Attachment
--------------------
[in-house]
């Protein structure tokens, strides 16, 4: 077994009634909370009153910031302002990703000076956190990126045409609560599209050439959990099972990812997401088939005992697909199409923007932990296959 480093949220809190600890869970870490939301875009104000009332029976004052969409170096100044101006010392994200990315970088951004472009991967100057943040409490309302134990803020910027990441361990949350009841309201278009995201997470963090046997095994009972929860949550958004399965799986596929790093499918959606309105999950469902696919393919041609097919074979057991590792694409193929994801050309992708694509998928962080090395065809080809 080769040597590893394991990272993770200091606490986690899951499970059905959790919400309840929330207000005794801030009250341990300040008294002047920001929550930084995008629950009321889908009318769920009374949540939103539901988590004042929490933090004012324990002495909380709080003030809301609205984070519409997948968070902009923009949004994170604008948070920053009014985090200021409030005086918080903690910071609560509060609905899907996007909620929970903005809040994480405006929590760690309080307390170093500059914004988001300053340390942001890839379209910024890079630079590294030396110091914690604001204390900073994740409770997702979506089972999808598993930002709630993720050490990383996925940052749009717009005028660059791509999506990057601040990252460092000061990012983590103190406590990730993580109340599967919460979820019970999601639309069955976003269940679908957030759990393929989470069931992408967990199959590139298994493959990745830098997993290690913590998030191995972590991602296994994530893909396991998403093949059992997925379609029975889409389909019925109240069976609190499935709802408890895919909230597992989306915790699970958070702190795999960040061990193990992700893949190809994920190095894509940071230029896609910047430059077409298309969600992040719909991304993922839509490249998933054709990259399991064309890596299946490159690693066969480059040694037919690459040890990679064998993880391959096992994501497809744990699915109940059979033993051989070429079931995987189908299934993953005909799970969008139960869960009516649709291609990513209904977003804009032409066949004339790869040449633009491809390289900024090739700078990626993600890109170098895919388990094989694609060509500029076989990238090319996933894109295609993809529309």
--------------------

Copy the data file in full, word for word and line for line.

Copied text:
[in-house]
């Protein structure tokens, strides 16, 4: 077994009634909370009153910031302002990703000076956190990126045409609560599209050439959990099972990812997401088939005992697909199409923007932990296959 480093949220809190600890869970870490939301875009104000009332029976004052969409170096100044101006010392994200990315970088951004472009991967100057943040409490309302134990803020910027990441361990949350009841309201278009995201997470963090046997095994009972929860949550958004399965799986596929790093499918959606309105999950469902696919393919041609097919074979057991590792694409193929994801050309992708694509998928962080090395065809080809 080769040597590893394991990272993770200091606490986690899951499970059905959790919400309840929330207000005794801030009250341990300040008294002047920001929550930084995008629950009321889908009318769920009374949540939103539901988590004042929490933090004012324990002495909380709080003030809301609205984070519409997948968070902009923009949004994170604008948070920053009014985090200021409030005086918080903690910071609560509060609905899907996007909620929970903005809040994480405006929590760690309080307390170093500059914004988001300053340390942001890839379209910024890079630079590294030396110091914690604001204390900073994740409770997702979506089972999808598993930002709630993720050490990383996925940052749009717009005028660059791509999506990057601040990252460092000061990012983590103190406590990730993580109340599967919460979820019970999601639309069955976003269940679908957030759990393929989470069931992408967990199959590139298994493959990745830098997993290690913590998030191995972590991602296994994530893909396991998403093949059992997925379609029975889409389909019925109240069976609190499935709802408890895919909230597992989306915790699970958070702190795999960040061990193990992700893949190809994920190095894509940071230029896609910047430059077409298309969600992040719909991304993922839509490249998933054709990259399991064309890596299946490159690693066969480059040694037919690459040890990679064998993880391959096992994501497809744990699915109940059979033993051989070429079931995987189908299934993953005909799970969008139960869960009516649709291609990513209904977003804009032409066949004339790869040449633009491809390289900024090739700078990626993600890109170098895919388990094989694609060509500029076989990238090319996933894109295609993809529309």